Compared to more knowledgeable patients, for example, individuals with low oral health literacy are less likely to exhibit oral health-related behaviors — including daily toothbrushing and flossing, seeking preventive and restorative dental care, and eating a low-cariogenic diet.10–13 Poor oral health outcomes include more severe periodontal disease, advanced caries, tooth loss and reduced quality of life.4,12,14


Approximately 20 surveys measure oral health literacy,15 yet some are more appropriate for use in research settings than clinical practice. The Test of Functional Health Literacy in Dentistry is appropriate for use in the clinical setting. Patients read a toothpaste label and answer questions that reflect reading ability, comprehension and numeracy.16 Another assessment method used in patient care consists of four questions that can be administered independently or added to a health history. These focus on patients’ confidence in the ability to complete medical forms and read medication labels, as well as difficulties they may have learning about health topics due to limited reading comprehension.17 While most assessments are helpful in measuring reading and numeracy skills, they may be of limited use when measuring how well patients navigate the health care system or make health care decisions. Researchers continue to develop oral health literacy instruments that can be used in clinical practice. Considering that a standard tool or index has not been widely accepted for routine practice, alternative strategies — such as conducting informal individual assessments — may be more practical for clinical use.

An informal method to assess oral health literacy is to observe patients as they fill out forms. Patients who take a long time to read and sign consent forms, look confused, make excuses (such as “I forgot my glasses”), or ask for assistance may have trouble reading.18 In a recent study, oral health professionals reported asking unscripted, open-ended questions to assess oral health literacy. Through conversation, these clinicians gained a sense of patients’ oral health knowledge and interest in improving their oral health.19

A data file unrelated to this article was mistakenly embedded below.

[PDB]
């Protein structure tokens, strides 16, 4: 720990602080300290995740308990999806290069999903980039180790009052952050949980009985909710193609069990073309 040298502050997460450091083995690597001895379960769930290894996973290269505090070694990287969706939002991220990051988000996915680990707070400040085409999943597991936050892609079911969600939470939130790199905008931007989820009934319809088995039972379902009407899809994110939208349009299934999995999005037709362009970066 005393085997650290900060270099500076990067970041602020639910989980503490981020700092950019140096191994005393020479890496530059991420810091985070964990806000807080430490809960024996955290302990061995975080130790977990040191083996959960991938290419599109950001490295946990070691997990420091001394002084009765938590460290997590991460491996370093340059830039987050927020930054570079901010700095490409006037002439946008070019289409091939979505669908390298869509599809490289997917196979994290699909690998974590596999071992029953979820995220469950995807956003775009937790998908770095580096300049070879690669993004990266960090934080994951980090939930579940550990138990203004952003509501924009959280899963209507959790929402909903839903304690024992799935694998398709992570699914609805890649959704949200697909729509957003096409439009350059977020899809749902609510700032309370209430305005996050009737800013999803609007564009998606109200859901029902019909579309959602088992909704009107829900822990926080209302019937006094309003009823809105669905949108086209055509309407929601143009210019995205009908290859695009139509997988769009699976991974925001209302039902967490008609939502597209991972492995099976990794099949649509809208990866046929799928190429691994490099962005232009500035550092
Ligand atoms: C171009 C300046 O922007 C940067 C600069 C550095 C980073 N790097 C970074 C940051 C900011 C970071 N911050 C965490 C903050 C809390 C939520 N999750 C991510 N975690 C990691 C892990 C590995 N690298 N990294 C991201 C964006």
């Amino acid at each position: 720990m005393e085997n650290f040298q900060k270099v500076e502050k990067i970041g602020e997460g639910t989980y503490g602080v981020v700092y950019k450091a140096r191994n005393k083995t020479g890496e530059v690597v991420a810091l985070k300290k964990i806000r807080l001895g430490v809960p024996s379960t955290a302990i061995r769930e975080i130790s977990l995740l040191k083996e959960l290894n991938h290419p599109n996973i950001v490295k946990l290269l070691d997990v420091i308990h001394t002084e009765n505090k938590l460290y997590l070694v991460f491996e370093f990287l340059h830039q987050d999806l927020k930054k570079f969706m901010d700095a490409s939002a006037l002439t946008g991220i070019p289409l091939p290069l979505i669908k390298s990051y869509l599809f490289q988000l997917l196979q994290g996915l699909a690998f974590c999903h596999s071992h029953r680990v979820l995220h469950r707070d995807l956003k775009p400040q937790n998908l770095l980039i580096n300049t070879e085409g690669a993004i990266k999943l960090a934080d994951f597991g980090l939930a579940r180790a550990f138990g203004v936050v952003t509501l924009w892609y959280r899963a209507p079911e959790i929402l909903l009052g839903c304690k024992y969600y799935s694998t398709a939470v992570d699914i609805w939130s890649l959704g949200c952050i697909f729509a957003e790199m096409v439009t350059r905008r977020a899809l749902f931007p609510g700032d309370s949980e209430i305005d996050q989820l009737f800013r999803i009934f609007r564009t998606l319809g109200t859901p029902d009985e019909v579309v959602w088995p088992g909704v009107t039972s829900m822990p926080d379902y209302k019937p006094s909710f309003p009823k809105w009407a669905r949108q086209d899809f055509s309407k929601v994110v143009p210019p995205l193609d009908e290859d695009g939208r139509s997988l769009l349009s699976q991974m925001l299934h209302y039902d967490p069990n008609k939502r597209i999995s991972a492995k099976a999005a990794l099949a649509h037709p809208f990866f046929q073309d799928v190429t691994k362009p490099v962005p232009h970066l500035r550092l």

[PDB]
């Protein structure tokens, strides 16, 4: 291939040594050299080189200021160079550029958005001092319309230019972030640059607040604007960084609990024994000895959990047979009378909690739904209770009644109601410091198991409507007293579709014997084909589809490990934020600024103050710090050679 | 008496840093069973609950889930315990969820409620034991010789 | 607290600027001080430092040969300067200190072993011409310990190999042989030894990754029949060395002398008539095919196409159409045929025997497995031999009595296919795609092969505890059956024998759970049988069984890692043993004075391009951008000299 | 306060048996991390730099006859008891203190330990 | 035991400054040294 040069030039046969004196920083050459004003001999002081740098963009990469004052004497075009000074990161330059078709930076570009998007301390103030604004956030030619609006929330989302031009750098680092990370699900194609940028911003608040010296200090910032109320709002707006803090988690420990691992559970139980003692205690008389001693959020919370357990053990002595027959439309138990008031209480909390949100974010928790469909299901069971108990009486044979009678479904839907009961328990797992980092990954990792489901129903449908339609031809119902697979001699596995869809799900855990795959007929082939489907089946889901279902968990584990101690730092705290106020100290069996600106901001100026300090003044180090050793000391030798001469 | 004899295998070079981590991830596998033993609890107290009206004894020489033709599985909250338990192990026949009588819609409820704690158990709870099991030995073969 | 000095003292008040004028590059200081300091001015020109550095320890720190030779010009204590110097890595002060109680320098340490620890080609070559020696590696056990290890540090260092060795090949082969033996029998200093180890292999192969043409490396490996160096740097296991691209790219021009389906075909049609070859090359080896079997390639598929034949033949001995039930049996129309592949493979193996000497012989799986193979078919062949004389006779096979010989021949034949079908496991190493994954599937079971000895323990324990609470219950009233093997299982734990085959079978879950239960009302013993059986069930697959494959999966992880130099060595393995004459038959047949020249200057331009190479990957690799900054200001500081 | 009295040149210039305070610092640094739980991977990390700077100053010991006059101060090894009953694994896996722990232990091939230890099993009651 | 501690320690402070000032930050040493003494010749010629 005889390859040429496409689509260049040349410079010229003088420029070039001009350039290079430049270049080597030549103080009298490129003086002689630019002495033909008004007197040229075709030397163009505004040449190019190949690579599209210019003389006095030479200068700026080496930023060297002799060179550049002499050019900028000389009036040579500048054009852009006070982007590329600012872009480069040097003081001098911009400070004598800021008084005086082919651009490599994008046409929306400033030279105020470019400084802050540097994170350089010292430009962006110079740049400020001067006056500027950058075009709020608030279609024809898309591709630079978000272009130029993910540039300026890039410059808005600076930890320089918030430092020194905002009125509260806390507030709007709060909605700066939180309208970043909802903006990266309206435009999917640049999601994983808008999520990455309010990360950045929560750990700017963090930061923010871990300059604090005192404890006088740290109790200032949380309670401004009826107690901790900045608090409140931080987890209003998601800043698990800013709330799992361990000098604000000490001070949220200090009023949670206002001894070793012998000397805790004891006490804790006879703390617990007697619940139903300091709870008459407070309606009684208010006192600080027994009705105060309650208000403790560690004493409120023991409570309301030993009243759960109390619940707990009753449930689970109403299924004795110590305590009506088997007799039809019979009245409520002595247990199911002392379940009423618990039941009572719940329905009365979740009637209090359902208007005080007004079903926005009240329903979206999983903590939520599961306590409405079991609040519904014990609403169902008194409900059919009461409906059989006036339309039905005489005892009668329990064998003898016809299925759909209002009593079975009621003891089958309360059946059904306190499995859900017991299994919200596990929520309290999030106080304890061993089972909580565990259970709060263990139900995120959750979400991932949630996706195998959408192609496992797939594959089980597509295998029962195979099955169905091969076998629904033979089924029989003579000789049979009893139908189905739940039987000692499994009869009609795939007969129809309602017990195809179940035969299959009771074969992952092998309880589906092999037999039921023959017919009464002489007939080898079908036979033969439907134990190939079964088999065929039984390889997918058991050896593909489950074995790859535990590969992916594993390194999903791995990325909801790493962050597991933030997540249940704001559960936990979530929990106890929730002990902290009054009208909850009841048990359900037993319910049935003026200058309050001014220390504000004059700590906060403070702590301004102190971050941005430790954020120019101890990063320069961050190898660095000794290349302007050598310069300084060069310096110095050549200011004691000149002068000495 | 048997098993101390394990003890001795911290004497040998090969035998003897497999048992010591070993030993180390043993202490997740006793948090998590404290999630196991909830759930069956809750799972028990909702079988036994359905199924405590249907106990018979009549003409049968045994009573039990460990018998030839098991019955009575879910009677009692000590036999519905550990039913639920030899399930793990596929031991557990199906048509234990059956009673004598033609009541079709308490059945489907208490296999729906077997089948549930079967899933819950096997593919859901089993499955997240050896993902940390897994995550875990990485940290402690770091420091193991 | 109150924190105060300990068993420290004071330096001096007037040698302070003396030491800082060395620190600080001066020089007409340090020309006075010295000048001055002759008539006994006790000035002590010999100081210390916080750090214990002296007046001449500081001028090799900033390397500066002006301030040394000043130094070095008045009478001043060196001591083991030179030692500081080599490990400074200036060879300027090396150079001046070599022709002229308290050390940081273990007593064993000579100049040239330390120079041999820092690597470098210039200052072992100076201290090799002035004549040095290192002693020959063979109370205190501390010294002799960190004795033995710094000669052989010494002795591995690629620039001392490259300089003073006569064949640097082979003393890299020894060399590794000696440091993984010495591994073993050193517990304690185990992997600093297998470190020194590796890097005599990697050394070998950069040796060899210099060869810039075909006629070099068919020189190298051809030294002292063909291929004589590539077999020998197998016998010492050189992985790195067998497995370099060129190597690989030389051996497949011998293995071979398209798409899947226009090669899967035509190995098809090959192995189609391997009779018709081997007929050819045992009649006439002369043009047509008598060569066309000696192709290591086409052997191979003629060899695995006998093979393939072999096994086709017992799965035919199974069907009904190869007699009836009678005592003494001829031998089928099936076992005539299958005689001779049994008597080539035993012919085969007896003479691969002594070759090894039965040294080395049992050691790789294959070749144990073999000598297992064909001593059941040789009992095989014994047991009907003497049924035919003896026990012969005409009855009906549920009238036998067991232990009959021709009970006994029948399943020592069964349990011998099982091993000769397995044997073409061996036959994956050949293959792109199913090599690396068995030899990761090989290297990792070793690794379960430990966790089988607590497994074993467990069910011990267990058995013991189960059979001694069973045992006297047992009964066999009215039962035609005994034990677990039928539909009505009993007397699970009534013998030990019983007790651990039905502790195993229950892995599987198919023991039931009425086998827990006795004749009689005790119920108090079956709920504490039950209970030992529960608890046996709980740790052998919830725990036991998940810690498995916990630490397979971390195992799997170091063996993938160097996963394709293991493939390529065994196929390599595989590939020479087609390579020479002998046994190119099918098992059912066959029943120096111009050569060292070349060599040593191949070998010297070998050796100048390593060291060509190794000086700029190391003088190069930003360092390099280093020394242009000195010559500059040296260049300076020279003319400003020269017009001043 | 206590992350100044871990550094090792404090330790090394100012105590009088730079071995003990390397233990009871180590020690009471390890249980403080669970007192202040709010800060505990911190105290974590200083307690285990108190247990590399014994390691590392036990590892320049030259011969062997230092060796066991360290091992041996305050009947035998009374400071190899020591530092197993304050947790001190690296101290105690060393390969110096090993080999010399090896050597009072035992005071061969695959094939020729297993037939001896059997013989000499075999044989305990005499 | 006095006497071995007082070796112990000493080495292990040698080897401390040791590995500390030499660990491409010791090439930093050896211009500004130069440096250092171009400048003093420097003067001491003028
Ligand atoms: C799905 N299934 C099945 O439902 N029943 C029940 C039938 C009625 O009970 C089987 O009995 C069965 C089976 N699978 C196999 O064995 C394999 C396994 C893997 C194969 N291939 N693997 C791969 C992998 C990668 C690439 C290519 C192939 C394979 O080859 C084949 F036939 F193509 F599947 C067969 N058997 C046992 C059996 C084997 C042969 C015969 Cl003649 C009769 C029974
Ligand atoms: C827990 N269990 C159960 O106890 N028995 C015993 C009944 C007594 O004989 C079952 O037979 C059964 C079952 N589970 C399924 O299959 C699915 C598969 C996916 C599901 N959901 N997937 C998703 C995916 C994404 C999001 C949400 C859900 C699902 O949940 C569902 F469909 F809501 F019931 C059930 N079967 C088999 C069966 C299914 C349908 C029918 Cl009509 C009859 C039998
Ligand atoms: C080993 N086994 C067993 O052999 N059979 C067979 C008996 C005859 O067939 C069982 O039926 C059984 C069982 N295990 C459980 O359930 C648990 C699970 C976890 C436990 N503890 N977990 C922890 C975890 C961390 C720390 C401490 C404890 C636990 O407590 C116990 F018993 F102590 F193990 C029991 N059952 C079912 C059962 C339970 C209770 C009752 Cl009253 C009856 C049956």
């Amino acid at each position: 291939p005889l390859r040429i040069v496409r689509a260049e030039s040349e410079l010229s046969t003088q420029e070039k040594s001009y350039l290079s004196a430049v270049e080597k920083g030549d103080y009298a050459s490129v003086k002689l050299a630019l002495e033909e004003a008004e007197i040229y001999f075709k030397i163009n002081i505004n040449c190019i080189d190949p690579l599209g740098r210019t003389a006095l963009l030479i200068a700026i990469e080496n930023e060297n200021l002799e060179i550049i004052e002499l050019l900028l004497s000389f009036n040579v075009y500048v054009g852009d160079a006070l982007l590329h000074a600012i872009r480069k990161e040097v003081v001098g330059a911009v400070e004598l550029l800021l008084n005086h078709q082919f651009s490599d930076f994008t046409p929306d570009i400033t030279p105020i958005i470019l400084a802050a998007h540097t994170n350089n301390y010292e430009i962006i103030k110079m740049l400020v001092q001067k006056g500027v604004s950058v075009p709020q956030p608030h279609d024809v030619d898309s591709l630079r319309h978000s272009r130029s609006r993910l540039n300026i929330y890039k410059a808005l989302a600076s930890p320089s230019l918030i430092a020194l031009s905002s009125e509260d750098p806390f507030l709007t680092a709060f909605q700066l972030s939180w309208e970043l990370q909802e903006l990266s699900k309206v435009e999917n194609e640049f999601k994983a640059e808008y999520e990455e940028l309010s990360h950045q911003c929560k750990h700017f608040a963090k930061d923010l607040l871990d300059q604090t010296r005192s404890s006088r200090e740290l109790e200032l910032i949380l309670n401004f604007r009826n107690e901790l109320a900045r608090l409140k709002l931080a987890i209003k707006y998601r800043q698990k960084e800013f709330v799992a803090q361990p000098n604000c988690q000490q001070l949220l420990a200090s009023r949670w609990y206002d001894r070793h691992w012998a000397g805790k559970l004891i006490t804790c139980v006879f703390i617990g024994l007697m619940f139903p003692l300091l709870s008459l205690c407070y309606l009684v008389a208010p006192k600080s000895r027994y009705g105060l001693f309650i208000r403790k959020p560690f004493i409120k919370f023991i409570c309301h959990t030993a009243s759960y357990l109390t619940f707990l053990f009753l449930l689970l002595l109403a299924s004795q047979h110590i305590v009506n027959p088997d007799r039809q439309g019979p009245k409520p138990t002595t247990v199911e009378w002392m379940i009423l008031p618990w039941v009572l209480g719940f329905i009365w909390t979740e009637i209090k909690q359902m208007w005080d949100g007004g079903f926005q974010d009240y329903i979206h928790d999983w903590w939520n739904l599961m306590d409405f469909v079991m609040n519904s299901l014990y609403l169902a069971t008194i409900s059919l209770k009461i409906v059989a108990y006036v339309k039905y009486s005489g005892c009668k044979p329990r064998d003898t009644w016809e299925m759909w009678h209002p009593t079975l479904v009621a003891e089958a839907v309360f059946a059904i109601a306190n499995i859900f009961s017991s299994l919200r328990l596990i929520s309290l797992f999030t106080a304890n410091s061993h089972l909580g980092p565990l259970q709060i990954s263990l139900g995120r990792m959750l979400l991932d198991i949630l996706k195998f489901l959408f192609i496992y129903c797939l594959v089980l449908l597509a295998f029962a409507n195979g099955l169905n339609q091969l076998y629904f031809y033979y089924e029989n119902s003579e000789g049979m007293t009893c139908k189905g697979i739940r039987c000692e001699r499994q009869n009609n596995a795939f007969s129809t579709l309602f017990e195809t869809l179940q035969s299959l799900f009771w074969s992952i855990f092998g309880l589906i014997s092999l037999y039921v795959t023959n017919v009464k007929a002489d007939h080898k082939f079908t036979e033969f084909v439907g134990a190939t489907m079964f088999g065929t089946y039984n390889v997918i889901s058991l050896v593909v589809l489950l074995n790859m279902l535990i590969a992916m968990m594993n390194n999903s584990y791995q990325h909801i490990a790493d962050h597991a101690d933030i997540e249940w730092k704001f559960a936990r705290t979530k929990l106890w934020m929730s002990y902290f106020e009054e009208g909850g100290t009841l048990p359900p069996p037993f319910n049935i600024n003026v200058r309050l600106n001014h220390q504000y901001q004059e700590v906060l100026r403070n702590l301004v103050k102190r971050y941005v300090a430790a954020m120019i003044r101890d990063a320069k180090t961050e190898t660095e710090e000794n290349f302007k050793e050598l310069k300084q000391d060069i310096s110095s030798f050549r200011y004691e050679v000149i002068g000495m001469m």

Researchers have found that if clinicians ask patients to explain exactly what they understand about their conditions and instructions, they will find many gaps in knowledge, difficulties in understanding and misinterpretation.4 Due to the difficulty in assessing every patient seen in a clinical setting, using an approach similar to the universal precautions for infection control can be effective.20 The assumption that every patient may need some level of assistance to understand oral health information can help clinicians approach each patient at an appropriate level. This methodology does not assume the health literacy of individual patients; rather, it creates an environment in which patients may feel more comfortable asking questions.20 The clinical encounter may routinely include a conversational assessment to determine the patient’s educational level, readiness to learn and learning preferences, and any cultural, developmental or religious factors that might affect oral health literacy and health care decisions.4 Based on these findings, the communication can be steered to meet the requirements of evidence-based dentistry, where the most current treatments intersect with the patient’s preferences and the clinician’s expertise.21